Bridget Catchpole, Hairy Donut (Touch series), 2006, brooch, repoussage ss, paintbrush bristles, 30grams; 4cm dia. x 5cm d. Photo credit: Anthony McLean 

How important is networking for you in your professional practice and what are your preferred tools for this?
I had to cultivate self-compassion and overcome some social anxiety fears to network in a way that best suited me. My art is my bread and butter, so engagement with others to develop good relationships is paramount to a successful commission. I try to attend a show I'm in to cultivate future possibilities, whether it's for collaboration or new connections. And residencies are opportunities to experience cultural influences and interactions that deepen my art practice in meaningful and insightful ways.
 What are your general thoughts on the contemporary jewellery world, (education, market, development...), where do you see chances and where are dead ends?
 Art jewellery is a sculptural form that pivots around the body, though as an art piece, there is room to communicate other ideas, too. In this sense, there is a fluidity or transformative quality to it that can offer powerful visual narratives that traditional jewellery is not obliged to consider or show. In Canada, I feel hopeful that contemporary jewellery will gain momentum and public recognition. Each province in Canada is quite distinct, so it's vital that all regional levels of government offer grants, awards, and educational support in this artistic field.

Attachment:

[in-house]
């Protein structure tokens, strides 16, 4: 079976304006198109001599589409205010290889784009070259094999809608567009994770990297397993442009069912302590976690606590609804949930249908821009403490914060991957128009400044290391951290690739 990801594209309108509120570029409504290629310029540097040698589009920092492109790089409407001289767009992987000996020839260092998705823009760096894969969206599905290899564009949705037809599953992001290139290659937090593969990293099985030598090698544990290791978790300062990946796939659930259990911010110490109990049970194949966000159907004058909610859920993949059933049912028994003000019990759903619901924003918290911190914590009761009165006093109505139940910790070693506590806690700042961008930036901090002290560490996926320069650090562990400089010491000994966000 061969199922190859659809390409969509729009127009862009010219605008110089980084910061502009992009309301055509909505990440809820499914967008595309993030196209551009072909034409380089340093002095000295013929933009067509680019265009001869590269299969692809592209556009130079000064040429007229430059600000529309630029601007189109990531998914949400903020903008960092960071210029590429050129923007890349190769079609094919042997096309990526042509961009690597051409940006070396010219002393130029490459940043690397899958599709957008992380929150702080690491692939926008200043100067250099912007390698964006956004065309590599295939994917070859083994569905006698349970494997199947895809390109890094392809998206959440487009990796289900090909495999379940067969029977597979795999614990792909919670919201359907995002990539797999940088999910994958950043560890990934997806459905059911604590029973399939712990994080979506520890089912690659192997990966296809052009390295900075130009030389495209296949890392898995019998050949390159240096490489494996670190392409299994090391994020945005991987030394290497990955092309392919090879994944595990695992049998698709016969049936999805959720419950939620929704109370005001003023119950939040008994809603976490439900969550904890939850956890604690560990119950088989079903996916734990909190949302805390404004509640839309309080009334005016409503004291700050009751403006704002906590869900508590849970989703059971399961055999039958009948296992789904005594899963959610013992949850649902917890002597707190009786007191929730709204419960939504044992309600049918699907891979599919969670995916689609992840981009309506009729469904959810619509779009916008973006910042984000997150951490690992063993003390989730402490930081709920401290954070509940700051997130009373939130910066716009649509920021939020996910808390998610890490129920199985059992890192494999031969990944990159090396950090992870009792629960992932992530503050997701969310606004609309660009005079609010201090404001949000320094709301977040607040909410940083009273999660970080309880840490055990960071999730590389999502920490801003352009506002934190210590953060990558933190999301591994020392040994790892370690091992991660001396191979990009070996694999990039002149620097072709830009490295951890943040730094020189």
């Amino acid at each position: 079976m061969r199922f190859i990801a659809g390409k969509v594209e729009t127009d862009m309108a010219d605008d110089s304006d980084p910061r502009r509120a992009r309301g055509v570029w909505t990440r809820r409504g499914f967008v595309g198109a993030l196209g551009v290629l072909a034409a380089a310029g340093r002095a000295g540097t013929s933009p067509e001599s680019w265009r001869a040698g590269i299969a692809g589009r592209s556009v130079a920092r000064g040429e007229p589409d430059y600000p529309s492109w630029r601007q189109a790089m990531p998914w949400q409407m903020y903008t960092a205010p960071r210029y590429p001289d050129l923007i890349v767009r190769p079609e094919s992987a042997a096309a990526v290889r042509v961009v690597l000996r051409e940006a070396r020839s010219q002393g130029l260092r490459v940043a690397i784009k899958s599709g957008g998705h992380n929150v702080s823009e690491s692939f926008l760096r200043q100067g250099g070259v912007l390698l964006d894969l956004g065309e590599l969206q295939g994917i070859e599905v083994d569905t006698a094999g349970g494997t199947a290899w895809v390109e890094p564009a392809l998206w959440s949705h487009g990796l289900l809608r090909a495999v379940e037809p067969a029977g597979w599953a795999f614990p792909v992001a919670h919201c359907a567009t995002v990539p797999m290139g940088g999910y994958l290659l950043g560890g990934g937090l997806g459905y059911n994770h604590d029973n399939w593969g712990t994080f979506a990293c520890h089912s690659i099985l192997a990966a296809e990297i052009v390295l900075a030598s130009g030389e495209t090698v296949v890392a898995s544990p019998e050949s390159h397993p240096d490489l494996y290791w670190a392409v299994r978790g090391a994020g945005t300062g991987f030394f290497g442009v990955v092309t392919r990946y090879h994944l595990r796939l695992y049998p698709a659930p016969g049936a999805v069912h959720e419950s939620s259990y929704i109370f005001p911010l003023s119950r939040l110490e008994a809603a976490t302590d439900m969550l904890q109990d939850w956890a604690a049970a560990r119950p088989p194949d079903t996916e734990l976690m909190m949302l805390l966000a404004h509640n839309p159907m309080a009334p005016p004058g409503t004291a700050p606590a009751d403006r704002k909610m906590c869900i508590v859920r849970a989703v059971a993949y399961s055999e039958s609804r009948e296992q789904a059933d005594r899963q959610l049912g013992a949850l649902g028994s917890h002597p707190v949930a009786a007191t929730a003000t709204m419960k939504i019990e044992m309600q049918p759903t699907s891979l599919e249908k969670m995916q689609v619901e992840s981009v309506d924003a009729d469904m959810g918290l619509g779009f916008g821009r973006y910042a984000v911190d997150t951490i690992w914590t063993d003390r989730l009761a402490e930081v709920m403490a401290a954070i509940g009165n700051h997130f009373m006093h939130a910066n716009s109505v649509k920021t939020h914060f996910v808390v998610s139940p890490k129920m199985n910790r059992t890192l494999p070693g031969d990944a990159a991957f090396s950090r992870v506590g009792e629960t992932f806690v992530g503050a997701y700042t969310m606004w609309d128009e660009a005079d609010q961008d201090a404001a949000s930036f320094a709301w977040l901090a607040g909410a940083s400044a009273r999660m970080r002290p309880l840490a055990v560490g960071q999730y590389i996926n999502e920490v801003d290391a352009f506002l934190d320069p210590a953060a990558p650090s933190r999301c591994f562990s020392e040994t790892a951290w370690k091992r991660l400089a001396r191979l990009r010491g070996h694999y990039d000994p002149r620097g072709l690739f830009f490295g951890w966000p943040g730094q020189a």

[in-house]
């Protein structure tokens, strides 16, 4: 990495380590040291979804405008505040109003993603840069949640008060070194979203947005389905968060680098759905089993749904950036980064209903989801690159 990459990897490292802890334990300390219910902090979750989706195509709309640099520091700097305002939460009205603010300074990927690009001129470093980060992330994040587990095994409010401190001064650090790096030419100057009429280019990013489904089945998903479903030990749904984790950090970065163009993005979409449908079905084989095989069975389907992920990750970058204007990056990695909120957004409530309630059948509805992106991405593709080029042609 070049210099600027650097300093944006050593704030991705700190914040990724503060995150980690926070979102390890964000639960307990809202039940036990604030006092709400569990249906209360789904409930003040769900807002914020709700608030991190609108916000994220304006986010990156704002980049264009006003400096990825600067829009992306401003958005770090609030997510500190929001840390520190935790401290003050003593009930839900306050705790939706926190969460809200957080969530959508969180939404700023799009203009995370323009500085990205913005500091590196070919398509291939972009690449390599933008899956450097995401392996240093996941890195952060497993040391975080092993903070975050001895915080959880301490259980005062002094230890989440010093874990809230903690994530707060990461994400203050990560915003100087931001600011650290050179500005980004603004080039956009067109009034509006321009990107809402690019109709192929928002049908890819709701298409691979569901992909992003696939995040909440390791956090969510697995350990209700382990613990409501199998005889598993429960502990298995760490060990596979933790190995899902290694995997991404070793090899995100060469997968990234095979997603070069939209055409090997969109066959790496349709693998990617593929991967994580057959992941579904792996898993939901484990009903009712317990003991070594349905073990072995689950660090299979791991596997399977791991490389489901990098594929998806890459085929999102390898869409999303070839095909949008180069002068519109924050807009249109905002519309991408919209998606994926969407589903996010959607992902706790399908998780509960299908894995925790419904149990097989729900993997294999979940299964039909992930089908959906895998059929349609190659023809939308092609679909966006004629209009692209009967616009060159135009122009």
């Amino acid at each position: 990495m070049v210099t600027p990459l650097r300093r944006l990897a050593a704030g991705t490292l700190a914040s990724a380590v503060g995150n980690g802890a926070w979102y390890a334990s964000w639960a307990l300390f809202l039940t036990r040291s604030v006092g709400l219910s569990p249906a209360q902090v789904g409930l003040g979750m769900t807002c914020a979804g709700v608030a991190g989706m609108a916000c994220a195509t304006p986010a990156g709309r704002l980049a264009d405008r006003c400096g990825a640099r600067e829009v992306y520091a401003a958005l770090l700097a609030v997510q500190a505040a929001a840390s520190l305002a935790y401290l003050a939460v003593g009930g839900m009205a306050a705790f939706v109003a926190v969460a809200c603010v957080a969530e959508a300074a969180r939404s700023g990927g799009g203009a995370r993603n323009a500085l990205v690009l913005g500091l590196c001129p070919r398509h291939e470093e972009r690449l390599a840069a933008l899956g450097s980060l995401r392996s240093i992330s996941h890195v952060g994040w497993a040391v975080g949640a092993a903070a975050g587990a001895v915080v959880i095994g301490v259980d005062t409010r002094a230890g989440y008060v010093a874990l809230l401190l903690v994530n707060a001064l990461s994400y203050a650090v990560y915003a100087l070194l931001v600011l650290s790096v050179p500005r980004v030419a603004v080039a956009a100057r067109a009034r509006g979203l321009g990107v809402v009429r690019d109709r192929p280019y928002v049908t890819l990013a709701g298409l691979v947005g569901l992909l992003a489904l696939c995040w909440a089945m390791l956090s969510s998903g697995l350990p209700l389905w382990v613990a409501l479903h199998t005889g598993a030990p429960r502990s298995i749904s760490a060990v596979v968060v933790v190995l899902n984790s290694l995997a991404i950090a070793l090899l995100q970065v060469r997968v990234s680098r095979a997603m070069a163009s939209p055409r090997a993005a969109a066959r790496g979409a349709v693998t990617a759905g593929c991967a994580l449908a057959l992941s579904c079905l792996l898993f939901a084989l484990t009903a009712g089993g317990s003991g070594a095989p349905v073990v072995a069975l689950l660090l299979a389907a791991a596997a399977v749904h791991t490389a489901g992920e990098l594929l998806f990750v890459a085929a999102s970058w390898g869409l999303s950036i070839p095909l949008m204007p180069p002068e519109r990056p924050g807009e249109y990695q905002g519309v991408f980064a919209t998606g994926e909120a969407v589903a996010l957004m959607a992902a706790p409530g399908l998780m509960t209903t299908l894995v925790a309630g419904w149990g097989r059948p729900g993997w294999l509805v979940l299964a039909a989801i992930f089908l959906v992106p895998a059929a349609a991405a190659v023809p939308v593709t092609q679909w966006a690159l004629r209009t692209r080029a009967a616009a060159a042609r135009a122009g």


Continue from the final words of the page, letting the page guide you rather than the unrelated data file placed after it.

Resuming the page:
Bridget Catchpole, Sweater girl (Curiosities series), 2010, brooch, ss, beauty product packaging, peridot, deconstructed plastic flowers, 40grams; 6cm dia. x 1.5cm d. Photo credit: Anthony McLean.

How has your work changed over the past few years and what are you excited about these days?
My work with post-consumer plastics circumnavigates personal, collective, and environmental trauma and its healing process. At the core of my art practice, I am fundamentally charged by questions surrounding my identity as a survivor, and using garbage is deeply metaphorical for me as a material that represents the power of transformation and healing from harmful actions. I believe this concept extends beyond the personal and enters the collective consciousness when we apply similar questions on a larger scale. I explore this in my recent body of work, Stages of Healing, where I transform plastic garbage into core samples of the Anthropocene Era.